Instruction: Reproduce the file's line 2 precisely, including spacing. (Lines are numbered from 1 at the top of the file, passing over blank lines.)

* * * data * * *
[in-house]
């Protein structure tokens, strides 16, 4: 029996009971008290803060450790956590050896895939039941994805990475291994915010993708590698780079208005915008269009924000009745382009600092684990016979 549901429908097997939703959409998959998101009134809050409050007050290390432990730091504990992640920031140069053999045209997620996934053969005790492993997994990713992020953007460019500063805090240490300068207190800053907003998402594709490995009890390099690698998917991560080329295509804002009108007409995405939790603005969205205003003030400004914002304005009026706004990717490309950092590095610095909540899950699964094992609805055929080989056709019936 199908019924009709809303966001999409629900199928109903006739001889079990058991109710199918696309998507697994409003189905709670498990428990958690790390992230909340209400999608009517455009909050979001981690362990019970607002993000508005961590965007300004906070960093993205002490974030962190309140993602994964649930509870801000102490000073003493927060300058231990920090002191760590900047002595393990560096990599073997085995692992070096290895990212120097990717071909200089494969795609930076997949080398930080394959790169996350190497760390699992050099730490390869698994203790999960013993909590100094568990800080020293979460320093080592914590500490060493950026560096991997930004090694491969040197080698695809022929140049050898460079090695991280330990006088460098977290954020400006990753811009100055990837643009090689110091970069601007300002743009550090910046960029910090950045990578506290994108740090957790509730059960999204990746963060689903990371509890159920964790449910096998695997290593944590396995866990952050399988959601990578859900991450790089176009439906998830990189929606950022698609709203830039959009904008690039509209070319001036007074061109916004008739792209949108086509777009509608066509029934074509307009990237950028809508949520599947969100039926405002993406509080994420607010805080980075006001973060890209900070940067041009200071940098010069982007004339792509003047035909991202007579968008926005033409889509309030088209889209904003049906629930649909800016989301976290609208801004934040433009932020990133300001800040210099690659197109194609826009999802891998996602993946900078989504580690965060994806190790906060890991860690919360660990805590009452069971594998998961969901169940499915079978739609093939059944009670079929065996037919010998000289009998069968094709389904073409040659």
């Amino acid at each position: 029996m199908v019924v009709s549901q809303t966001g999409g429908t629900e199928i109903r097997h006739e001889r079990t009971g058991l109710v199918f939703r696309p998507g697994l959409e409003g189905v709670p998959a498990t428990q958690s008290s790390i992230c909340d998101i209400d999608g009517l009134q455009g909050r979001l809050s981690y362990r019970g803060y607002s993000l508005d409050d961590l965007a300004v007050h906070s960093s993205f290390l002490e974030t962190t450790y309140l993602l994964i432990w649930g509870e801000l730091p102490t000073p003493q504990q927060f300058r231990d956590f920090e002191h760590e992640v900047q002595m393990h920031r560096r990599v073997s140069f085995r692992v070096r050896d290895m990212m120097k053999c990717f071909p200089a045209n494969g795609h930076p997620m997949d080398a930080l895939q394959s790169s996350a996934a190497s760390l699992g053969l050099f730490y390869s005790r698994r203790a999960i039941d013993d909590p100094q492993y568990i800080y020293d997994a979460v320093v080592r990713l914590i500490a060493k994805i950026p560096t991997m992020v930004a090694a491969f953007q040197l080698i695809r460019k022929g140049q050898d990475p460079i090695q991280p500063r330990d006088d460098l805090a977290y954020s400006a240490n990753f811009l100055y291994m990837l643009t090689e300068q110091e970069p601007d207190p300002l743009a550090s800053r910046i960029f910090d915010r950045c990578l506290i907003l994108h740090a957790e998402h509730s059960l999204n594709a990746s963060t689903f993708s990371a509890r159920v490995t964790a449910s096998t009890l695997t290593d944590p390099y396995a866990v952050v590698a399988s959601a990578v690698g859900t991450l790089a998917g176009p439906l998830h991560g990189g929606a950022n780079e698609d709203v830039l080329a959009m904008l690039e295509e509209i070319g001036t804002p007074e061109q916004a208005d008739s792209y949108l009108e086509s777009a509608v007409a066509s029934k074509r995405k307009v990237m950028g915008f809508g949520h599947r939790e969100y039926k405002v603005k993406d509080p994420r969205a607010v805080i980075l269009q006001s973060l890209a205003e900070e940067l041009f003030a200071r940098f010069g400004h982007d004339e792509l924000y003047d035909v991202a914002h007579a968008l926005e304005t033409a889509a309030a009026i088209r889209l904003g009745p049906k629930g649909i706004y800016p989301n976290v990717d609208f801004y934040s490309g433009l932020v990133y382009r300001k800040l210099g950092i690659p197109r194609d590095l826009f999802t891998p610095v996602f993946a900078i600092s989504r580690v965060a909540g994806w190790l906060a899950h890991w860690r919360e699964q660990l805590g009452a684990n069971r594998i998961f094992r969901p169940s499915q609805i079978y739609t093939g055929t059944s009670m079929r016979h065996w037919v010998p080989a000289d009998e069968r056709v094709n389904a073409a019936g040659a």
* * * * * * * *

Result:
């Protein structure tokens, strides 16, 4: 029996009971008290803060450790956590050896895939039941994805990475291994915010993708590698780079208005915008269009924000009745382009600092684990016979 549901429908097997939703959409998959998101009134809050409050007050290390432990730091504990992640920031140069053999045209997620996934053969005790492993997994990713992020953007460019500063805090240490300068207190800053907003998402594709490995009890390099690698998917991560080329295509804002009108007409995405939790603005969205205003003030400004914002304005009026706004990717490309950092590095610095909540899950699964094992609805055929080989056709019936 199908019924009709809303966001999409629900199928109903006739001889079990058991109710199918696309998507697994409003189905709670498990428990958690790390992230909340209400999608009517455009909050979001981690362990019970607002993000508005961590965007300004906070960093993205002490974030962190309140993602994964649930509870801000102490000073003493927060300058231990920090002191760590900047002595393990560096990599073997085995692992070096290895990212120097990717071909200089494969795609930076997949080398930080394959790169996350190497760390699992050099730490390869698994203790999960013993909590100094568990800080020293979460320093080592914590500490060493950026560096991997930004090694491969040197080698695809022929140049050898460079090695991280330990006088460098977290954020400006990753811009100055990837643009090689110091970069601007300002743009550090910046960029910090950045990578506290994108740090957790509730059960999204990746963060689903990371509890159920964790449910096998695997290593944590396995866990952050399988959601990578859900991450790089176009439906998830990189929606950022698609709203830039959009904008690039509209070319001036007074061109916004008739792209949108086509777009509608066509029934074509307009990237950028809508949520599947969100039926405002993406509080994420607010805080980075006001973060890209900070940067041009200071940098010069982007004339792509003047035909991202007579968008926005033409889509309030088209889209904003049906629930649909800016989301976290609208801004934040433009932020990133300001800040210099690659197109194609826009999802891998996602993946900078989504580690965060994806190790906060890991860690919360660990805590009452069971594998998961969901169940499915079978739609093939059944009670079929065996037919010998000289009998069968094709389904073409040659």